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Space souvenirs land back at DePauw as shuttle program ends

Thursday, July 21, 2011

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DePauw Photos by Linda Striggo - A number of items that went into space aboard the 1984 flight of the Shuttle Discovery have been donated to DePauw University by retired astronaut Joe Allen, a 1959 DPU graduate. On a recent visit to campus, Allen (below, right) presented the space souvenirs to DePauw Vice President for Communications and Strategic Initiatives Christopher Wells.
By ERIC BERNSEE

Editor

As Atlantis came home today on the final mission of the Shuttle Transportation System (STS) program, a number of artifacts have found their way back to DePauw University.

And when today's landing effectively puts an end to the shuttle program, a noted DePauw alum will still have a lifetime of memories to cherish.

Retired astronaut Joseph P. Allen recently presented the university with a pair of small black-and-gold felt DePauw pennants that he carried aboard the Space Shuttle Discovery on its November 1984 mission.

"The artifacts were carried aboard STS-51A, which was flight No. 14 of the shuttle program, and flight No. 2 for Discovery," Allen told the Banner Graphic.

"It was the only mission to accomplish a space salvage operation," Allen added, alluding to his efforts as mission specialist to help retrieve and return to Earth the Palapa B-2 and Westar VI communications satellites.

In addition to retuning the space souvenir pennants to DePauw, where they were recently presented to Vice President for Communications and Strategic Initiatives Christopher Wells, Allen also gave the university two NASA flight suit patches, a pair of NASA insignias and four small American flags that were aboard the shuttle.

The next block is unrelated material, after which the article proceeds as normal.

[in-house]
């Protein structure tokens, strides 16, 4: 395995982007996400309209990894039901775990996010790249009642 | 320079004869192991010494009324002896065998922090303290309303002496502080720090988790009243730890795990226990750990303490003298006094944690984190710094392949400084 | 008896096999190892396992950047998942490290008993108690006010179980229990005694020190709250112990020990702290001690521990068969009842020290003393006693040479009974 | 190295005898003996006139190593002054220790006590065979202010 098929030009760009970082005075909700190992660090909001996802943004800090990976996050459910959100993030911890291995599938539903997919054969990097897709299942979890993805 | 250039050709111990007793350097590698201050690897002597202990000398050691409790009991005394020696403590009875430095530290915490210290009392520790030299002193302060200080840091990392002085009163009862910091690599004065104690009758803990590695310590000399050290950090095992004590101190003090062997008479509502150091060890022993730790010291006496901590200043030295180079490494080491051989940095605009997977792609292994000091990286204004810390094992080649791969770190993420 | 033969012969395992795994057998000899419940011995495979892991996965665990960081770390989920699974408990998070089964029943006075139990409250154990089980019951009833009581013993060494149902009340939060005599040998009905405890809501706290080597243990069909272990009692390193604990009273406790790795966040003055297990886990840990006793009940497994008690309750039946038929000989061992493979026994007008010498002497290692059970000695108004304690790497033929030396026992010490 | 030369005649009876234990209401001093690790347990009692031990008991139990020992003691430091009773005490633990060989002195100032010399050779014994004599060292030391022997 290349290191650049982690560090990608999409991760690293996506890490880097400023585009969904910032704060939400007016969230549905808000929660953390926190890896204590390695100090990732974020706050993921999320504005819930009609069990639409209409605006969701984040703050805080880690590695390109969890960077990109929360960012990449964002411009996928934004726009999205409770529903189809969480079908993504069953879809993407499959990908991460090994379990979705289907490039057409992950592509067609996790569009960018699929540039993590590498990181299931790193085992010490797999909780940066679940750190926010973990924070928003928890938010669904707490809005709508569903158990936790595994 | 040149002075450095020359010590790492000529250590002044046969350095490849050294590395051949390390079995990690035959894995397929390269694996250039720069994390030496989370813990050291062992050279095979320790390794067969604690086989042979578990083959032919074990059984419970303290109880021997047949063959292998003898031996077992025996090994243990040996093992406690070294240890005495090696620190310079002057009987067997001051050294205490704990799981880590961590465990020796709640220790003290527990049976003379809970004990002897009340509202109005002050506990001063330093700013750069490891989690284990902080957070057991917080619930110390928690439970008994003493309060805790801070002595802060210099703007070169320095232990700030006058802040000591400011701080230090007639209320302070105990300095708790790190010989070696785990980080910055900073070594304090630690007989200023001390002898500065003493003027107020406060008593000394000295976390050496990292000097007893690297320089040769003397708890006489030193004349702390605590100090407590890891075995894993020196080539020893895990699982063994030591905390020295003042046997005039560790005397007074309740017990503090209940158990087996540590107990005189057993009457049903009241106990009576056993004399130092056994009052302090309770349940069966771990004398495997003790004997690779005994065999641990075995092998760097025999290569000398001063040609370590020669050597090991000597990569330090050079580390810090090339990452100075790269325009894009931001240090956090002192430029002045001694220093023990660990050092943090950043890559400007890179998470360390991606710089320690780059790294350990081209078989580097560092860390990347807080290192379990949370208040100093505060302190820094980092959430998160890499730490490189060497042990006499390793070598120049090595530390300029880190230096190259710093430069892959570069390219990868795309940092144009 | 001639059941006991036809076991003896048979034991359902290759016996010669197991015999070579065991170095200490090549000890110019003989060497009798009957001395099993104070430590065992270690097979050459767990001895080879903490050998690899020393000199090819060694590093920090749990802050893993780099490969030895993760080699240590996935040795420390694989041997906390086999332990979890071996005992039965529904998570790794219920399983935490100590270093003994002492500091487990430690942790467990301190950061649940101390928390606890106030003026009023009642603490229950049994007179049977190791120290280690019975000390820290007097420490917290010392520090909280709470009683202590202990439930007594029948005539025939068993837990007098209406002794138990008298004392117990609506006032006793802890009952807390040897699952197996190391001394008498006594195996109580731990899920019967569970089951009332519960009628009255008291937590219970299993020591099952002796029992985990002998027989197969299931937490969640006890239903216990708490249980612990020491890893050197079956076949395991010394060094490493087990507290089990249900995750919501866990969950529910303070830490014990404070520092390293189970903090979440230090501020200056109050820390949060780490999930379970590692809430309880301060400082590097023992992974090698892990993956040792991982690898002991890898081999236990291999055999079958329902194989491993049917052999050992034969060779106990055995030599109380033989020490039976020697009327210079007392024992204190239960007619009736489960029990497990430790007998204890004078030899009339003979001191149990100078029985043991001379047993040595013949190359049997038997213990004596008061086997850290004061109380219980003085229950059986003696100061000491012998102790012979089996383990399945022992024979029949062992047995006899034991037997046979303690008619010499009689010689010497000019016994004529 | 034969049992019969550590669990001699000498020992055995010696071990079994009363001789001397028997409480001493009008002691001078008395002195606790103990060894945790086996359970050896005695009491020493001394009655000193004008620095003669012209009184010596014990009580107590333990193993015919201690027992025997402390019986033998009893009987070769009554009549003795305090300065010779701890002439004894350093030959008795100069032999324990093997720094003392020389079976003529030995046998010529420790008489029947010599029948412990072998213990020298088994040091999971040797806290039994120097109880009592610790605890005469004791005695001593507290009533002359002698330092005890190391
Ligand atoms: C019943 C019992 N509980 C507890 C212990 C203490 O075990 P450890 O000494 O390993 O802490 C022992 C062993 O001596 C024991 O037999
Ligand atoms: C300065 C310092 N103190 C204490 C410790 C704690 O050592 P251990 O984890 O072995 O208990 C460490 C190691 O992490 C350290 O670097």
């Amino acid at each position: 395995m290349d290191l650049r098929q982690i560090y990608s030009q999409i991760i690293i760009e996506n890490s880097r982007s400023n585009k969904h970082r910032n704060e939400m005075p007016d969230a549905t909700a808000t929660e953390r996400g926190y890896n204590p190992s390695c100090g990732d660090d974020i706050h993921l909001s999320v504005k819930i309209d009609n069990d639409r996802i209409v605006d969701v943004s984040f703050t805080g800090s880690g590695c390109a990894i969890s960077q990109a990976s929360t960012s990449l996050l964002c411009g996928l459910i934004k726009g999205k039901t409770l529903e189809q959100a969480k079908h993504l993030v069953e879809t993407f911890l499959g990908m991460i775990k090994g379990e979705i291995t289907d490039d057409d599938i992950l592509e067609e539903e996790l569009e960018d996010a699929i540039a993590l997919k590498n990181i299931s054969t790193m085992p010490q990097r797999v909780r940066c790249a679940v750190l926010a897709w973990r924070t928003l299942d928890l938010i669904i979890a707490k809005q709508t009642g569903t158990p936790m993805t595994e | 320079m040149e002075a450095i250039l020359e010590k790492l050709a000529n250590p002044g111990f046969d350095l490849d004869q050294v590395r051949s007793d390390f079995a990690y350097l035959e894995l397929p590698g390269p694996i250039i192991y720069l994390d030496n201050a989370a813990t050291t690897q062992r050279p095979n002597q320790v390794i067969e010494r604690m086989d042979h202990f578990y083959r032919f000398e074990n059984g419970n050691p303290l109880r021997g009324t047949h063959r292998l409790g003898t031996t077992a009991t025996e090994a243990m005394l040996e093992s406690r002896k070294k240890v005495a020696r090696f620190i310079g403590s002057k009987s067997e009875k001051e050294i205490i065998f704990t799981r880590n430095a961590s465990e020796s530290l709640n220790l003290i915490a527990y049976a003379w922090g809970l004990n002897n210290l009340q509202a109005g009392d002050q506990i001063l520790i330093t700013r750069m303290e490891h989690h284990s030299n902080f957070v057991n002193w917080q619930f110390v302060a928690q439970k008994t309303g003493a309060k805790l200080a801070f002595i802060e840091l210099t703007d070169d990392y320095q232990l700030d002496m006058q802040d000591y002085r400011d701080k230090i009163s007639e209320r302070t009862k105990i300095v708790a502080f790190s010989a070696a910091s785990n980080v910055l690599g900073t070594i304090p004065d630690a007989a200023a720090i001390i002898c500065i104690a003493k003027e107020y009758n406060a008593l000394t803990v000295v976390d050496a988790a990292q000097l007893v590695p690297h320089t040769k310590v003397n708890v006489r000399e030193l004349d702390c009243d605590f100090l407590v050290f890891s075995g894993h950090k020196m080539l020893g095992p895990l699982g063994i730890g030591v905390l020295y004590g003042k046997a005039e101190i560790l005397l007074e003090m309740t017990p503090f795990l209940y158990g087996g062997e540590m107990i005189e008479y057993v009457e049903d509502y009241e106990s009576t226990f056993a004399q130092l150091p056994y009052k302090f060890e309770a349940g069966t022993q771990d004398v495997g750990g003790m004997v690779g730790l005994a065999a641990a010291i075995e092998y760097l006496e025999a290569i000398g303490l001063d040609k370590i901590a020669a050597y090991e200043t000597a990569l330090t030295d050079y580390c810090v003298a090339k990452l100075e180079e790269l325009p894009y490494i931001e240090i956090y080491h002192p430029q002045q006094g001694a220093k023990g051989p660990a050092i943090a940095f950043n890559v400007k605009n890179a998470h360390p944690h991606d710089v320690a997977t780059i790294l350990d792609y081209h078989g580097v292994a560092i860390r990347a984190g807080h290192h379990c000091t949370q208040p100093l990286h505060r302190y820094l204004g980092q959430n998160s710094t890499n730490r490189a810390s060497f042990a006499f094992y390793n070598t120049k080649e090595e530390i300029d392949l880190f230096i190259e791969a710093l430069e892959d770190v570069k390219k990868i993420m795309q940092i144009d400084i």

All of the items flew with Allen aboard the Discovery flight, which blasted off Nov. 8, 1984 and returned to the Kennedy Space Center in Florida 192 hours and 127 orbits later on Nov. 16, 1984.

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With the completion of that shuttle flight, Allen's personal final space frontier, the 1959 DePauw graduate had logged a NASA career total of 314 hours in space. In 2005, he was inducted into the U.S. Astronaut Hall of Fame.

He and wife Bonnie, a 1961 DePauw graduate, presented the space souvenirs on the occasion of her 50th class reunion during recent Alumni Weekend activities on campus.

In addition to flying aboard the Space Shuttle Discovery, Allen also served as a mission specialist on the Nov. 11, 1982 launch of Columbia on the first fully operational flight of the STS program. Columbia completed 81 orbits of the Earth in 122 hours before landing on a concrete runway for the first time at Edwards Air Force Base, Calif.

The 74-year-old Allen, who was born in Crawfordsville, is the son of Harriett and Joseph P. Allen III. His father was a longtime DPU professor.



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